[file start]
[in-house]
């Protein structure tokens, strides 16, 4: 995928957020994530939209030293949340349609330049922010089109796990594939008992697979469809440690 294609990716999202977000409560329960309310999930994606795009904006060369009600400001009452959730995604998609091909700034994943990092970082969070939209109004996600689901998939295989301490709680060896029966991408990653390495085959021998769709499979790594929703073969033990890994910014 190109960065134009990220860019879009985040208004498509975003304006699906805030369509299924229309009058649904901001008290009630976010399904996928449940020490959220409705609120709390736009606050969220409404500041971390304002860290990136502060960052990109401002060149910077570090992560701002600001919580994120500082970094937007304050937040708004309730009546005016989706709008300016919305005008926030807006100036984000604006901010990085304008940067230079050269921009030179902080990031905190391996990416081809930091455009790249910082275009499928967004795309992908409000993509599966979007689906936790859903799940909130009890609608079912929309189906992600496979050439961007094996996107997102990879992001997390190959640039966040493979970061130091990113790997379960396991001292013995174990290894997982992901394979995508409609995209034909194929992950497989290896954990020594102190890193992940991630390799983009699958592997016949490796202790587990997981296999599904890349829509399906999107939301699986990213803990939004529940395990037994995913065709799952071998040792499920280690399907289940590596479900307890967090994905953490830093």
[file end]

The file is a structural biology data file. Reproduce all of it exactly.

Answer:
[in-house]
């Protein structure tokens, strides 16, 4: 995928957020994530939209030293949340349609330049922010089109796990594939008992697979469809440690 294609990716999202977000409560329960309310999930994606795009904006060369009600400001009452959730995604998609091909700034994943990092970082969070939209109004996600689901998939295989301490709680060896029966991408990653390495085959021998769709499979790594929703073969033990890994910014 190109960065134009990220860019879009985040208004498509975003304006699906805030369509299924229309009058649904901001008290009630976010399904996928449940020490959220409705609120709390736009606050969220409404500041971390304002860290990136502060960052990109401002060149910077570090992560701002600001919580994120500082970094937007304050937040708004309730009546005016989706709008300016919305005008926030807006100036984000604006901010990085304008940067230079050269921009030179902080990031905190391996990416081809930091455009790249910082275009499928967004795309992908409000993509599966979007689906936790859903799940909130009890609608079912929309189906992600496979050439961007094996996107997102990879992001997390190959640039966040493979970061130091990113790997379960396991001292013995174990290894997982992901394979995508409609995209034909194929992950497989290896954990020594102190890193992940991630390799983009699958592997016949490796202790587990997981296999599904890349829509399906999107939301699986990213803990939004529940395990037994995913065709799952071998040792499920280690399907289940590596479900307890967090994905953490830093």